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Deconstructing Invalid(ation) with blunt and sharpened instruments ~

From Middle French invalide, from Latin invalidus (“infirm, weak”), from in- (“not”) + validus (“strong”)…              

Noun: invalid (plural invalids)

  1. (dated, sometimes offensive) Any person with a disability or illness.
  2. (dated, sometimes offensive) A person who is confined to home or bed because of illness, disability or injury; one who is too sick or weak to care for themselves.

(archaic) A disabled member of the armed forces; one unfit for active duty due to injury. ~

About six years ago, I had an epiphany. I was lying immobile on a pallet that rolled on tracks inside a narrow, massive metal and plastic tube while my brain was riddled with magnetic waves. I had gone into the tube armed with the disciplined physical stillness of the professional artist’s model I had once been. I needed to provide the clearest image possible; wasting the technicians’ time being twitchy would keep me from being invited back. When I was pulled out of the MRI tube again, I was a slightly different person, although it took time for the change to develop.

Surreal image of cocoon-like woman attached to side of steampunk pressure chamber, rusty colors. Stormy sky and beach in background. Peacock green scarf with half hidden objects inside floats in air, together with large pearl.

Eclipse Cocoon by Selene dePackh

As I lay in the tube that particular day, my thoughts duly disciplined into mindful silence under the barrage of magnetic tapping around my brain, a picture entered my head. I let it hang there and watched it become focused. The pattern of taps became a net in my synesthetic vision, and it draped over the landscape of my neurology like a surveyor mapping out a new country in the rods and chains of colonial exploration. In the 3D artwork I do, those nets are called wireframes, and they define surfaces. This wireframe, casting about in my inner country, measured me for what I would eventually come to grasp as occupation.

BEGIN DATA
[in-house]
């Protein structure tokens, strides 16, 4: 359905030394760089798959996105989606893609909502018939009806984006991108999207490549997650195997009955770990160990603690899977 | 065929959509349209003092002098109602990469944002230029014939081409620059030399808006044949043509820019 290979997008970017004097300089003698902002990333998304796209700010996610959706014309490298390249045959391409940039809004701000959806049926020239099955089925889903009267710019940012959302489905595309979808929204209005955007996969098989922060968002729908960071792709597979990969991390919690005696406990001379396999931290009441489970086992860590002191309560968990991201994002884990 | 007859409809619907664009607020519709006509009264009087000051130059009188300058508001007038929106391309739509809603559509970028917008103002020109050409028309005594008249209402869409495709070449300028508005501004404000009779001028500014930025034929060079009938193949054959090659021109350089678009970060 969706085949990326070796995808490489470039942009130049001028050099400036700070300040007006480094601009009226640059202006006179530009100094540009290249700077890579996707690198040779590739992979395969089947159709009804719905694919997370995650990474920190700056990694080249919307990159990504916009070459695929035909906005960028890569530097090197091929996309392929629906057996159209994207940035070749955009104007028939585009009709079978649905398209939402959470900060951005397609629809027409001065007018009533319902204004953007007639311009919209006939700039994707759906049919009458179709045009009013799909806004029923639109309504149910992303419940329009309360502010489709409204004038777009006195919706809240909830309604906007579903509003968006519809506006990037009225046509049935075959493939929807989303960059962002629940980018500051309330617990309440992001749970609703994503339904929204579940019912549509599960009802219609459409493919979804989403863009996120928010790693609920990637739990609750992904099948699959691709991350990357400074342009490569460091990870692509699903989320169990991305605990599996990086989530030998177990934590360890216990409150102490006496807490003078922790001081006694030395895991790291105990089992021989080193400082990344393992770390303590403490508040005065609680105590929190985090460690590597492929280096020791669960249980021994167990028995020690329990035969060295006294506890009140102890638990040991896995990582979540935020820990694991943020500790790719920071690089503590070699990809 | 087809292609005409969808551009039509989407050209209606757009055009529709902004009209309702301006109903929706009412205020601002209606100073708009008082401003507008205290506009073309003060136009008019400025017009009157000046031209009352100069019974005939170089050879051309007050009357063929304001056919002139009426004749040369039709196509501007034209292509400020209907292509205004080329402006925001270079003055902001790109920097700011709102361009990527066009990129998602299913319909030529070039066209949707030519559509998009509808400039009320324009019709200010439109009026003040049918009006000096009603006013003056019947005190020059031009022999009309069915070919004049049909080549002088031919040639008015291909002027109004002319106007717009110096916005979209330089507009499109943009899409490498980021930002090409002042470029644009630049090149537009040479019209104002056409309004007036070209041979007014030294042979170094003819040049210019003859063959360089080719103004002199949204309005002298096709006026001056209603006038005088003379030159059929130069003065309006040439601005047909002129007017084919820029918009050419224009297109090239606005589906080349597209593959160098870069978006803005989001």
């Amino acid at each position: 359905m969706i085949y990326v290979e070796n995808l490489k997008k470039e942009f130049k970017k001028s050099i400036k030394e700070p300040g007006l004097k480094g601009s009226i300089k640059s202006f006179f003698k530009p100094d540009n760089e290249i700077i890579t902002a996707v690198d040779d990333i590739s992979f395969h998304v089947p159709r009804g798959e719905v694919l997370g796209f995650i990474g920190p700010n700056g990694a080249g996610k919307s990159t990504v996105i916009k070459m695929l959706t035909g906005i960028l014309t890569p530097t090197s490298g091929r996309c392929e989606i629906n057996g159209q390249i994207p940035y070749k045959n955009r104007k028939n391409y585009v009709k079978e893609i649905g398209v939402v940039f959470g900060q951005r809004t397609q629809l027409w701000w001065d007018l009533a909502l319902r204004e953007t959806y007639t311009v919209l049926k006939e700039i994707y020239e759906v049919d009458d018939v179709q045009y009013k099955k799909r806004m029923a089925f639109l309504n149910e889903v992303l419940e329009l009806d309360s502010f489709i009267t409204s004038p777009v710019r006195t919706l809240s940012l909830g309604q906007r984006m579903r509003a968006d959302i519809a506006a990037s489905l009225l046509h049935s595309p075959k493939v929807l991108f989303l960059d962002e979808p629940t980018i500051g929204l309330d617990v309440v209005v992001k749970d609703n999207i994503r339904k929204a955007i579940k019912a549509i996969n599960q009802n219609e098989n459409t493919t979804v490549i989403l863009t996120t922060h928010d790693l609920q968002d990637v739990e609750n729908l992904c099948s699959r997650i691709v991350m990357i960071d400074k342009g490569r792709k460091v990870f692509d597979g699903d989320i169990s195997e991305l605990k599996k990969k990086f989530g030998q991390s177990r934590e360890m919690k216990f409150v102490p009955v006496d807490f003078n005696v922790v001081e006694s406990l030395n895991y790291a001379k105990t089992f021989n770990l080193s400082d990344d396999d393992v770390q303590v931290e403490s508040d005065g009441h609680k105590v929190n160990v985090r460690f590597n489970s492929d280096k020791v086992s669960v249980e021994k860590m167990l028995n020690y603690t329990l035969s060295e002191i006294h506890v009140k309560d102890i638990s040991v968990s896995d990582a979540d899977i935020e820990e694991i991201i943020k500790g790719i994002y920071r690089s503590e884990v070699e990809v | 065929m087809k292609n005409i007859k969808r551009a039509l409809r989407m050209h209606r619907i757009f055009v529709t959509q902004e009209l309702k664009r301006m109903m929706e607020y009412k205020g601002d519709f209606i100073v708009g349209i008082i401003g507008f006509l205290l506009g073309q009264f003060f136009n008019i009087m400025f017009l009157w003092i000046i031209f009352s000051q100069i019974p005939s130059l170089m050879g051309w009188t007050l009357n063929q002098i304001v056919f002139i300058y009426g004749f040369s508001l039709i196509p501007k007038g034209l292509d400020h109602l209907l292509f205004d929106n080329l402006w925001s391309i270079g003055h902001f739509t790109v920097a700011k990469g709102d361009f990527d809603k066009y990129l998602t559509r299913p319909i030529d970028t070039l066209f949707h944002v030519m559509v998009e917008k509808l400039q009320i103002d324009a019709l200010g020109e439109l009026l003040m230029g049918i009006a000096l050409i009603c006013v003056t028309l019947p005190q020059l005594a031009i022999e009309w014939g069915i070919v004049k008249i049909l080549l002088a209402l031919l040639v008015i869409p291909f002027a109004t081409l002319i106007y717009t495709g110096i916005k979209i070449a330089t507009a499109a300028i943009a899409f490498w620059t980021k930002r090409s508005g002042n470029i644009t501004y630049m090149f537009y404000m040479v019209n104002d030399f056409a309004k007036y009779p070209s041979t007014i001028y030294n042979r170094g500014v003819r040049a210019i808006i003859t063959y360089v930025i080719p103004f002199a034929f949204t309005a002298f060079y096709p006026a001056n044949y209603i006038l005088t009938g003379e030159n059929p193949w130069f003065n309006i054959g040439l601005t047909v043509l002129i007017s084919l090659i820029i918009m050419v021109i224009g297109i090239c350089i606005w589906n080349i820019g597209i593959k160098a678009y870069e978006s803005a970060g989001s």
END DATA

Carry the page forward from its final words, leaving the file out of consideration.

I craved prostitutes, base women, because they were deadly and hard and made no personal demands. Nothing was lost when they left.Charles Bukowski

I got out of my hospital gown and stood at the checkout window; the university-sponsored autism study intern loaded my lab-rat cash card with enough for couple of days’ groceries. There was irony in my turning to my autism as a source of income. Years before, when I was still in my ironclad innocence, I’d dabbled in sexwork, and the sense of the job wasn’t entirely unfamiliar, nor was the suppressed surge of financial desperation that had drawn me to it.